FacebookTwitterGoogle+RedditEmail

Worst Response to Injustice (Except For All the Rest)

Democracy, said Winston Churchill, is the worst form of government—except for all the rest.

This is also true for nonviolence. When people are victims of injustice, especially a violent injustice, a violent response is easy to justify. “I’m not going to sit still while someone attacks me,” is quite reasonable.

But the consequences of our actions are worth considering. If our violent self-defense or defense of others actually makes the outcomes worse, we should think it through. Almost invariably, nonviolence is the worst response—except for all the rest.

It is most instructive when analyzing this question to ask, “What is the goal? How did we fail to achieve it? How did we succeed in achieving it?” When we follow the trail to the eventual outcome, we learn that nonviolence is, by far, the superior and sustainable path.

Often it’s helpful to ask the counterfactual. What if Rosa Parks had punched the bus driver in the nose? She may have gotten a few others to also get physical and violent, but she never, ever would have generated nationwide sympathy and the public policy changes that ensued.

What if Cesar Chavez had approved when his migrant farmworkers fought back with fists after they were attacked by white members of the Teamsters union? They might have beaten down some bullies—and never generated the widespread direct support of mainstream Americans that enabled their victories.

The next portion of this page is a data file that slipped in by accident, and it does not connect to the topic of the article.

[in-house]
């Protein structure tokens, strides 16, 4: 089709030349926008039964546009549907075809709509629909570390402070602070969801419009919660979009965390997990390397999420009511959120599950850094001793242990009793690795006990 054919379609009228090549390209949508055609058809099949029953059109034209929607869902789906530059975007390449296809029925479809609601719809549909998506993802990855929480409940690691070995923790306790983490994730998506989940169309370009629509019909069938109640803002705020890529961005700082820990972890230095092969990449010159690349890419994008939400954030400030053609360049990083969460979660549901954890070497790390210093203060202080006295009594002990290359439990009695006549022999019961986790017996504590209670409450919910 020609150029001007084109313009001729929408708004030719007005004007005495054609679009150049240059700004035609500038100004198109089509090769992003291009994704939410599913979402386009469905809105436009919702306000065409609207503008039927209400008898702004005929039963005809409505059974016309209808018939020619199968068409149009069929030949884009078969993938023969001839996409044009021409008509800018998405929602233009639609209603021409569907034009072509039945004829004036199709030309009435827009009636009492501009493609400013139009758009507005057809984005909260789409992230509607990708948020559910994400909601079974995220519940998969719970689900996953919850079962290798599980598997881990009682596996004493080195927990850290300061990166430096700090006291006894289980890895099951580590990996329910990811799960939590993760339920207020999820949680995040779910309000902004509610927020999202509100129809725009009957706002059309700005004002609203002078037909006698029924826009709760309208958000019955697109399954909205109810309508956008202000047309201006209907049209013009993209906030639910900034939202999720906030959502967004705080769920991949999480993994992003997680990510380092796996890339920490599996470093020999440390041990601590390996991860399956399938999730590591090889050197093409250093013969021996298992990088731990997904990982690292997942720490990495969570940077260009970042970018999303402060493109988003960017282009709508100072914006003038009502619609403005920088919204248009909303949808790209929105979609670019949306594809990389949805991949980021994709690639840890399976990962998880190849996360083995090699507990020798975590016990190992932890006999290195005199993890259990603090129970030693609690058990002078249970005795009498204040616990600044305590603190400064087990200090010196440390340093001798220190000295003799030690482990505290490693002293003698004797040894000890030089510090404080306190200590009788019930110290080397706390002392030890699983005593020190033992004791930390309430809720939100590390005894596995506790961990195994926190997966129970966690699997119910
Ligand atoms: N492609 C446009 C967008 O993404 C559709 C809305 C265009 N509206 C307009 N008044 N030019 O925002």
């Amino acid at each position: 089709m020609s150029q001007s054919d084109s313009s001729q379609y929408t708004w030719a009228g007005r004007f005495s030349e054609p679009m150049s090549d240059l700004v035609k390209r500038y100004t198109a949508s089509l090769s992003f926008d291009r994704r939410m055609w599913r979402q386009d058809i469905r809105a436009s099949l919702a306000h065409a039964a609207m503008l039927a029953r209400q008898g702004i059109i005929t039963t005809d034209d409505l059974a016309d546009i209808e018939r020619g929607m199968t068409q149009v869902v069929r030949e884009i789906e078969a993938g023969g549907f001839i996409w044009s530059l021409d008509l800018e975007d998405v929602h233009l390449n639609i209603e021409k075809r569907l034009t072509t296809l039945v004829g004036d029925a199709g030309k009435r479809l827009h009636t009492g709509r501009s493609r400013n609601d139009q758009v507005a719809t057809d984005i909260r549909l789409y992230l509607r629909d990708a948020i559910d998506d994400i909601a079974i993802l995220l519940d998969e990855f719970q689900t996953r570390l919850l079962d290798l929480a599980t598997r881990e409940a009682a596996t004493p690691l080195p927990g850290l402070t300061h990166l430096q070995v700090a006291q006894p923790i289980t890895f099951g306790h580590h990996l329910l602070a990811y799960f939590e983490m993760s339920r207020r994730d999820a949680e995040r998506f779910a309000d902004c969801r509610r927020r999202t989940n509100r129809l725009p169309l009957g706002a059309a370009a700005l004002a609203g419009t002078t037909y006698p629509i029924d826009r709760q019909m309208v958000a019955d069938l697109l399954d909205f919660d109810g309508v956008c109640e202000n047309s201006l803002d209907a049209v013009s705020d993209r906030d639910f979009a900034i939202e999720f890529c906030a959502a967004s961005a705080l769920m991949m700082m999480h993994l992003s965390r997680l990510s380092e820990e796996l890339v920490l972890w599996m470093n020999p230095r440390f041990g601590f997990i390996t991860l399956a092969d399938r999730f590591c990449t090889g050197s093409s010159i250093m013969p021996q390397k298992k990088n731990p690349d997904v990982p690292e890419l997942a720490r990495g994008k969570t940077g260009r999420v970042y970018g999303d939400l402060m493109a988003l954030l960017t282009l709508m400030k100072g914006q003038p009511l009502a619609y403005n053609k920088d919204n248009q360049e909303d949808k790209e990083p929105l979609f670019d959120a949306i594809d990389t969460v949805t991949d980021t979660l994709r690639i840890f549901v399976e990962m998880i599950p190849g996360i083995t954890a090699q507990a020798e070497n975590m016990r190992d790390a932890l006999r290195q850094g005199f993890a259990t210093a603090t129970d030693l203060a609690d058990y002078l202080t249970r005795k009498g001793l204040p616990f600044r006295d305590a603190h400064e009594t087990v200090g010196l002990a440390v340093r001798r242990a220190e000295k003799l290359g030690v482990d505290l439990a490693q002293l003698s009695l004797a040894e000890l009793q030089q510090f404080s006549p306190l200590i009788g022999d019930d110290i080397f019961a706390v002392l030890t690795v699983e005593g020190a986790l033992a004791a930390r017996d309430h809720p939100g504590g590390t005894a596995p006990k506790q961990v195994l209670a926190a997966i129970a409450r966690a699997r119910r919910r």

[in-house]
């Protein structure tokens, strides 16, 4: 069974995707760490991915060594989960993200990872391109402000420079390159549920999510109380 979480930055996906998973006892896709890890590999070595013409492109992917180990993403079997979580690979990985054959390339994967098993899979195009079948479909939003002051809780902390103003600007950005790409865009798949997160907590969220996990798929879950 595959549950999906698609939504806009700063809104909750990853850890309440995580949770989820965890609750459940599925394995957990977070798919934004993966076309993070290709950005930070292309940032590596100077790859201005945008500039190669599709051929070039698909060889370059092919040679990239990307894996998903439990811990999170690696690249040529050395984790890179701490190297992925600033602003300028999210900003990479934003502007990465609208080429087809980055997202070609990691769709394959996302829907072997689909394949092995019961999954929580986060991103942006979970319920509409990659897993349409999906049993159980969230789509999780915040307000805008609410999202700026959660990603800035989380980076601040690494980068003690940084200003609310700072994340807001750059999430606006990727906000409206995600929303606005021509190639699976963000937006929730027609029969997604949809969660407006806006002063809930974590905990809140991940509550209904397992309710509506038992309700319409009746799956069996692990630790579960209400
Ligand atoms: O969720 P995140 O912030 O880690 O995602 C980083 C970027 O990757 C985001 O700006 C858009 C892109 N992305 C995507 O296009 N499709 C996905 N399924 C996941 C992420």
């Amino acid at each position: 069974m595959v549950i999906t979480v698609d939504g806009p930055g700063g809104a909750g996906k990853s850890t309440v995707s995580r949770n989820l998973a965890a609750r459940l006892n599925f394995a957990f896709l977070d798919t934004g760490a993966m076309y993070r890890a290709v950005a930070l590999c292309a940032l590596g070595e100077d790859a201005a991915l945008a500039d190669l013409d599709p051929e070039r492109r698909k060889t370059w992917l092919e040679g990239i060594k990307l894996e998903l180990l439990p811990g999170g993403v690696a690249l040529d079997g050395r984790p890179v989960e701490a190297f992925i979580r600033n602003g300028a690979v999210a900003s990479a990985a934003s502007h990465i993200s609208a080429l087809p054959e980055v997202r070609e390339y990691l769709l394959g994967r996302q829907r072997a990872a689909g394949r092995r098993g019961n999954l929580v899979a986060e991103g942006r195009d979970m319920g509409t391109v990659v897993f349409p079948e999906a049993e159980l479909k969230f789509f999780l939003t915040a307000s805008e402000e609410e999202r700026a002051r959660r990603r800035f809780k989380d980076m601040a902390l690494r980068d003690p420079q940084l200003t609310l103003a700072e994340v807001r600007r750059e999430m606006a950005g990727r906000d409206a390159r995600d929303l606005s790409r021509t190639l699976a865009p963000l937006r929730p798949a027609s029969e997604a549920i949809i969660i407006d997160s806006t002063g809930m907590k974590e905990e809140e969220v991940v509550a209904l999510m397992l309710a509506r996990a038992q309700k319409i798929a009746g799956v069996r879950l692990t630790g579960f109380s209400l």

One must wonder about the counterfactual operating in the other direction. What if Muslims opposed to US military aid to Egypt and to the Saudi royal family—two regimes who may be Muslim but who use US military aid to oppress their own people–had devised and conducted a purely nonviolent campaign to challenge that policy? Instead we saw Osama bin Laden declaring all through the 1990s and beyond that US support for corrupt Middle East regimes made him and his followers enemies of the US. We saw what they did on September 11, 2001.

And what if Hamas were completely nonviolent, staging peaceful demonstrations in opposition to Israeli domination and oppression? What if they made a special appeal to US citizens based upon their nonviolent suffering and resistance to Israeli injustice? What if they demonstrated the same fierce nonviolent discipline that African Americans did during the Civil Rights movement and asked the US citizens to oppose US military aid to Israel?

The research is clear, insofar as it goes. We have barely begun to perform massive, empirical studies of conflicts and the methods chosen to wage them, but again and again, researchers are finding that the record is clear. By the numbers, nonviolence is the best chance to achieve stated goals. It is also faster, and involves much lower costs. Much.

When we hear someone say that guns helped the Civil Rights movement to succeed, or that violent self-defense is justified, or that burning down buildings in riots is the best way to finally get attention, let us bear in mind the outcomes. The US Civil Rights movement achieved gain after gain for about 10 years, from Rosa Parks to the Voting Rights Act, 1955-1965. Then riots and armed black power self-defense began and the gains all screeched to a halt and stayed halted to this day.

Nonviolence is lousy for those whose emotional needs for bloody revenge and catharsis are higher than care for actual results. This is understandable. This is even justifiable in many cases in many philosophies. But it fails, generally speaking, again and again.